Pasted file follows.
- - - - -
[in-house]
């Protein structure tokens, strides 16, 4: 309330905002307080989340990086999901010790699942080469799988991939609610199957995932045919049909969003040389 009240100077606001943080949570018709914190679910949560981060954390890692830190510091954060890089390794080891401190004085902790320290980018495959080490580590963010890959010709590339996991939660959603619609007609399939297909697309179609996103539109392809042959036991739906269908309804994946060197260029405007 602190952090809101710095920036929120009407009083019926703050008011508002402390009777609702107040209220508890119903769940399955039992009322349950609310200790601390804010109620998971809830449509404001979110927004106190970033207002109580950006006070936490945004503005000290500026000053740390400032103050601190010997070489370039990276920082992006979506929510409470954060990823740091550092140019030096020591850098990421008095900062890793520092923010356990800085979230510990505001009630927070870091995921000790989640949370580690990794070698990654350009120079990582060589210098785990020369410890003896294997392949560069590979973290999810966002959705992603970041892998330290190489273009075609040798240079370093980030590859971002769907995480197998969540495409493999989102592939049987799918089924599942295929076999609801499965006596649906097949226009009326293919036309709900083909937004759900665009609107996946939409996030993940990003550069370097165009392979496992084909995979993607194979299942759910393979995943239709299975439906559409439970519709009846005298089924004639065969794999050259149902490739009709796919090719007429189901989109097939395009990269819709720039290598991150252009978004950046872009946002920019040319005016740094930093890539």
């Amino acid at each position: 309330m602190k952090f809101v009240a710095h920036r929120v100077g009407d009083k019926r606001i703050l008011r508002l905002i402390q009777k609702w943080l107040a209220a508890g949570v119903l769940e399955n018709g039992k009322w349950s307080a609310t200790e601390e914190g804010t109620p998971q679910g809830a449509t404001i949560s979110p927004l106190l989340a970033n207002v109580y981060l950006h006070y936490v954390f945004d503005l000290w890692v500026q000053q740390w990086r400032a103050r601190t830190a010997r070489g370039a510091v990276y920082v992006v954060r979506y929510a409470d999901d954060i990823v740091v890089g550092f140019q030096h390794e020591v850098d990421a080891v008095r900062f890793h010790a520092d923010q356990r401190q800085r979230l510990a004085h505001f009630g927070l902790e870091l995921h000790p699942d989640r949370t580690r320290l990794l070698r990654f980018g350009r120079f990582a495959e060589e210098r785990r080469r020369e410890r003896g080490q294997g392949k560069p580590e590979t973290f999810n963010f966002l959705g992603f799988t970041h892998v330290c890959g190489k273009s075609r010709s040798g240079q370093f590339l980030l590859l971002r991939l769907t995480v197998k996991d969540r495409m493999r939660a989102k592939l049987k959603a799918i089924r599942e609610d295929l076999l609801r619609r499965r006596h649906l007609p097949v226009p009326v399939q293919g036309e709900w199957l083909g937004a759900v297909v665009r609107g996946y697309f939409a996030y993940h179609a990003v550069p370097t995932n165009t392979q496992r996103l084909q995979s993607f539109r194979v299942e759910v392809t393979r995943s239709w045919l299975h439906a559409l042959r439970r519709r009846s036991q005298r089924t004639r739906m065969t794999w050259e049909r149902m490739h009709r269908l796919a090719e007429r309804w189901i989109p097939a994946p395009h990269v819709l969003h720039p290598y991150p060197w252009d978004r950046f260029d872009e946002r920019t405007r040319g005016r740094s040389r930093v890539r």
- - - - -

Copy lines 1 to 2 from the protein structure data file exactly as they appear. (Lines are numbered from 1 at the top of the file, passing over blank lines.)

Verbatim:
[in-house]
């Protein structure tokens, strides 16, 4: 309330905002307080989340990086999901010790699942080469799988991939609610199957995932045919049909969003040389 009240100077606001943080949570018709914190679910949560981060954390890692830190510091954060890089390794080891401190004085902790320290980018495959080490580590963010890959010709590339996991939660959603619609007609399939297909697309179609996103539109392809042959036991739906269908309804994946060197260029405007 602190952090809101710095920036929120009407009083019926703050008011508002402390009777609702107040209220508890119903769940399955039992009322349950609310200790601390804010109620998971809830449509404001979110927004106190970033207002109580950006006070936490945004503005000290500026000053740390400032103050601190010997070489370039990276920082992006979506929510409470954060990823740091550092140019030096020591850098990421008095900062890793520092923010356990800085979230510990505001009630927070870091995921000790989640949370580690990794070698990654350009120079990582060589210098785990020369410890003896294997392949560069590979973290999810966002959705992603970041892998330290190489273009075609040798240079370093980030590859971002769907995480197998969540495409493999989102592939049987799918089924599942295929076999609801499965006596649906097949226009009326293919036309709900083909937004759900665009609107996946939409996030993940990003550069370097165009392979496992084909995979993607194979299942759910393979995943239709299975439906559409439970519709009846005298089924004639065969794999050259149902490739009709796919090719007429189901989109097939395009990269819709720039290598991150252009978004950046872009946002920019040319005016740094930093890539």